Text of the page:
HomeAway, other vacation rentals) for personal trips?
-0.294 -0.265 0.029
13 Do you prefer conducting your personal banking and attending to
personal finances online or in a physical, ‘brick-and- mortar’ bank?
0.074 0.076 0.002
14 Do you prefer meeting new people through online platforms, such
as Match, Tinder, etc., or through offline interactions, such as
blind-dates or at parties? Please consider both romantic dating and
friendships.
-0.537 -0.515 0.022
15 How do you view the internet’s contribution(s) to society? 0.371 0.373 0.002

Notes: Question 3 is a filter question to ensure quality of responses.
^^Figures given in number of minutes.
^^^Figures given as an index with values ranging from negative one to positive one (-1 to 1). A value of negative one (-1) indicates the worst (negative) outcome for the internet industry. A value of zero (0) indicates a neutral sentiment that is equally good and equally bad for the internet. A value of positive one (1) indicates the best (positive) outcome for the internet industry.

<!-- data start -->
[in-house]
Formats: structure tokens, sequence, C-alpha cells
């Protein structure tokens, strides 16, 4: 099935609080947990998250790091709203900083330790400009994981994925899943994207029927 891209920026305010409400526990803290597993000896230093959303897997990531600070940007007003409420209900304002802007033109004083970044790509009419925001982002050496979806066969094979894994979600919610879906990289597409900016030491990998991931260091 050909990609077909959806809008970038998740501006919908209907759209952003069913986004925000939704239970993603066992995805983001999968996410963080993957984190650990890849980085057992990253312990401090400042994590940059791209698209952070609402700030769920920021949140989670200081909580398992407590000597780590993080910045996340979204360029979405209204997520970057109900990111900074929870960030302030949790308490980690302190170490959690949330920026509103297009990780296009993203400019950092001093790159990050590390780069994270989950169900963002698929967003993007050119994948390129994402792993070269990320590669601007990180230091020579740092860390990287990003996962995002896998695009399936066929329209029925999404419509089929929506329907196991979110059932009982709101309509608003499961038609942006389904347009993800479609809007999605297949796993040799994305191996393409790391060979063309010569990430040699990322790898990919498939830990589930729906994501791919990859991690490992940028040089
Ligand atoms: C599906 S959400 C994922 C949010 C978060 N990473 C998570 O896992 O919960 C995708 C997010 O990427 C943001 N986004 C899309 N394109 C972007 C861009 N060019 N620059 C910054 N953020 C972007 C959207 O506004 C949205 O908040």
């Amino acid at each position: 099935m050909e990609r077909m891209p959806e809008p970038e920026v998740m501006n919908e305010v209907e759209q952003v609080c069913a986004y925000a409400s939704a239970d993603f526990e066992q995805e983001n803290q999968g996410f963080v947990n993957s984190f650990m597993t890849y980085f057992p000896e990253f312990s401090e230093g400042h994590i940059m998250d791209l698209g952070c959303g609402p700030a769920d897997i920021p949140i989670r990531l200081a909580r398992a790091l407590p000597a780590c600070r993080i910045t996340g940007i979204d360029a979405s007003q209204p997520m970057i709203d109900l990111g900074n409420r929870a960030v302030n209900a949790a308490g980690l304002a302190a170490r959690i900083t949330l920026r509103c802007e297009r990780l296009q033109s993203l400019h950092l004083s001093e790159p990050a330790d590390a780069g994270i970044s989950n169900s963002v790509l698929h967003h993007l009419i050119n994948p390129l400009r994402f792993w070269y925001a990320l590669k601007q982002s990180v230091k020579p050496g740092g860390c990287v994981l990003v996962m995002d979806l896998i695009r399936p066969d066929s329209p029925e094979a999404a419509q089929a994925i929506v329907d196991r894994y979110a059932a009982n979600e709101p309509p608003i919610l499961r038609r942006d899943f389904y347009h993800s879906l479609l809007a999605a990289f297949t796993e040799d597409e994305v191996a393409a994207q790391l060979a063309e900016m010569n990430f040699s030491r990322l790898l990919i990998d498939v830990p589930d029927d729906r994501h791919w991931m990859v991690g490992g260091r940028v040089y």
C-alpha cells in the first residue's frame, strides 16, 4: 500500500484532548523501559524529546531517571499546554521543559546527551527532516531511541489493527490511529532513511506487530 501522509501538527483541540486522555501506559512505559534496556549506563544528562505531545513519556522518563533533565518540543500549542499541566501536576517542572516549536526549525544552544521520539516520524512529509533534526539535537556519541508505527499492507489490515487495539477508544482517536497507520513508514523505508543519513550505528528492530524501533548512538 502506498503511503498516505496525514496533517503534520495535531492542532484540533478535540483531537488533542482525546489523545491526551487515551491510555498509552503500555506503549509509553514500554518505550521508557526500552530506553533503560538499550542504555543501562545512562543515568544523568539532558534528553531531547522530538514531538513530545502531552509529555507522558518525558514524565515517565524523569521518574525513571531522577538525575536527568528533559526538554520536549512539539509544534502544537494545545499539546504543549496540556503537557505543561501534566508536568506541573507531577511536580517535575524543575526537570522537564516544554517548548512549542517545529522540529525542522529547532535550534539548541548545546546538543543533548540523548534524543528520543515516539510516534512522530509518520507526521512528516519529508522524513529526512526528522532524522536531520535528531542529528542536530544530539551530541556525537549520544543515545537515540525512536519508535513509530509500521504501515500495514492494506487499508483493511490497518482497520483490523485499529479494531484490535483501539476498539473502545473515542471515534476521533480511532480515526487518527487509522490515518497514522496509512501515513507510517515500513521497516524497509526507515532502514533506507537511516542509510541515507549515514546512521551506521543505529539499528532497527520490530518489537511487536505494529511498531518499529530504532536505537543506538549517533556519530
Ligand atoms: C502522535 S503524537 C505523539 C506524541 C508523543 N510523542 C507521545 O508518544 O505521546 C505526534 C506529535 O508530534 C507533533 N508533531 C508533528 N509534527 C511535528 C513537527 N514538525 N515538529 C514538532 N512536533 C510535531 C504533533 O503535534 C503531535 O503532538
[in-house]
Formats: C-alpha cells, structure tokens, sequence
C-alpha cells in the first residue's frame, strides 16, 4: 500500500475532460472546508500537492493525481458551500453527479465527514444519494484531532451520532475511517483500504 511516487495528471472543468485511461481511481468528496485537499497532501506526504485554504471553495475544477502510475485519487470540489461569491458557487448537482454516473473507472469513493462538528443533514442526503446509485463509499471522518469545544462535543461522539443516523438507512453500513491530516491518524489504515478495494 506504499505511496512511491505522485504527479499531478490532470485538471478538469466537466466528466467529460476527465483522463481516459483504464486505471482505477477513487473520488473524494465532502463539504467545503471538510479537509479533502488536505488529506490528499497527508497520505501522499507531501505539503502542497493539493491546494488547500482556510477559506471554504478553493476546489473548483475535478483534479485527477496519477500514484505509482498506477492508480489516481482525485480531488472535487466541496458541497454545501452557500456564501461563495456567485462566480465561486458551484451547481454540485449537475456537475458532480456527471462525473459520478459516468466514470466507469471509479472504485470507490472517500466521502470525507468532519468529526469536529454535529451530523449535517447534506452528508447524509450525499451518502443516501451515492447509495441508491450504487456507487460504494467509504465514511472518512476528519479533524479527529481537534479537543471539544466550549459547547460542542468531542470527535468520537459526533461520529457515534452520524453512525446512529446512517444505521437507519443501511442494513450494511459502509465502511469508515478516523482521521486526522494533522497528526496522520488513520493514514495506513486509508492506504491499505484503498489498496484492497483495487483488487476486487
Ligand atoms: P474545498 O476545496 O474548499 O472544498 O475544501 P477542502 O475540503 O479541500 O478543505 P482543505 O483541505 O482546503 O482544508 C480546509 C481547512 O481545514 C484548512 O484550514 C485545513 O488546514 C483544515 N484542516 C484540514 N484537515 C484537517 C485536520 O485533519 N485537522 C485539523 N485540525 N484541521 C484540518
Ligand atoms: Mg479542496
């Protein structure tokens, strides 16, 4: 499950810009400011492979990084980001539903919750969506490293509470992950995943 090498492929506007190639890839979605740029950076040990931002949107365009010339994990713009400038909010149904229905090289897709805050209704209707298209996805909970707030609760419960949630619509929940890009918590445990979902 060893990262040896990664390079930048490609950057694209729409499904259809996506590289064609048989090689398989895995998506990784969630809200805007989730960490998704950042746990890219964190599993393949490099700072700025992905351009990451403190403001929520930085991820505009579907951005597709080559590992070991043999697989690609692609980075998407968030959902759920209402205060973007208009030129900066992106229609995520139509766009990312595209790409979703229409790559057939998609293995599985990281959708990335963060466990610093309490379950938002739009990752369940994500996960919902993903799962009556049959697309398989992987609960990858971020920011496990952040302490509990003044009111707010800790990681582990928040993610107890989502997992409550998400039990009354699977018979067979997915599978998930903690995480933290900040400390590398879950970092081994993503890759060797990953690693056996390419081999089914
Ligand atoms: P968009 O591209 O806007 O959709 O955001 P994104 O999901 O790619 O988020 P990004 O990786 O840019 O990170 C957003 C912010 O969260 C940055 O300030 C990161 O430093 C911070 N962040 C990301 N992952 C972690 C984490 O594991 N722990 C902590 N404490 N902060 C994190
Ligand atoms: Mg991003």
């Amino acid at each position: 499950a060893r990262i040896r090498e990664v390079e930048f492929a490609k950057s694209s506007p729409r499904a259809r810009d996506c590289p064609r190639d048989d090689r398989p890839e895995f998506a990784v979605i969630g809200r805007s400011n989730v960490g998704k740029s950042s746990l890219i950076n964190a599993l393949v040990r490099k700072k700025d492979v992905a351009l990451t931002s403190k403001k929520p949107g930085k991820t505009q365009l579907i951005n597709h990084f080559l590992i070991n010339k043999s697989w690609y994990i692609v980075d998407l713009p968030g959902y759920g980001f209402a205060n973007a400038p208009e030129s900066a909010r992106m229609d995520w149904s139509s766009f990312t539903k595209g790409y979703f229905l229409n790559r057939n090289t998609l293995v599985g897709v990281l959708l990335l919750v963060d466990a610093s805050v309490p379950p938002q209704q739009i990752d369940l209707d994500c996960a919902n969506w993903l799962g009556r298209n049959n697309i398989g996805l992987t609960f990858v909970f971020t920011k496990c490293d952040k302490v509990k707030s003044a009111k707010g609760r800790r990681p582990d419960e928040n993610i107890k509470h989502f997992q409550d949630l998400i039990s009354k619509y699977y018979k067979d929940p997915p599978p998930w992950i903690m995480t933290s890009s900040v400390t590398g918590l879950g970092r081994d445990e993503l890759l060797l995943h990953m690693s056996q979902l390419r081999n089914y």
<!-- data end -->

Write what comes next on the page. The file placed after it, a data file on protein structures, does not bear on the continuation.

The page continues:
IA Industry Indicators (3I) Report – Methodology Notes

Overview

Identification methodologies for the internet industry, technology sector, digital economy, and other synonymous terms have received little attention from academic researchers. The primary approach used by groups to identify ‘high-tech’ industries and companies overwhelmingly rely on expert panels, where individuals subjectively select which companies/industries are or are not part of ‘tech’.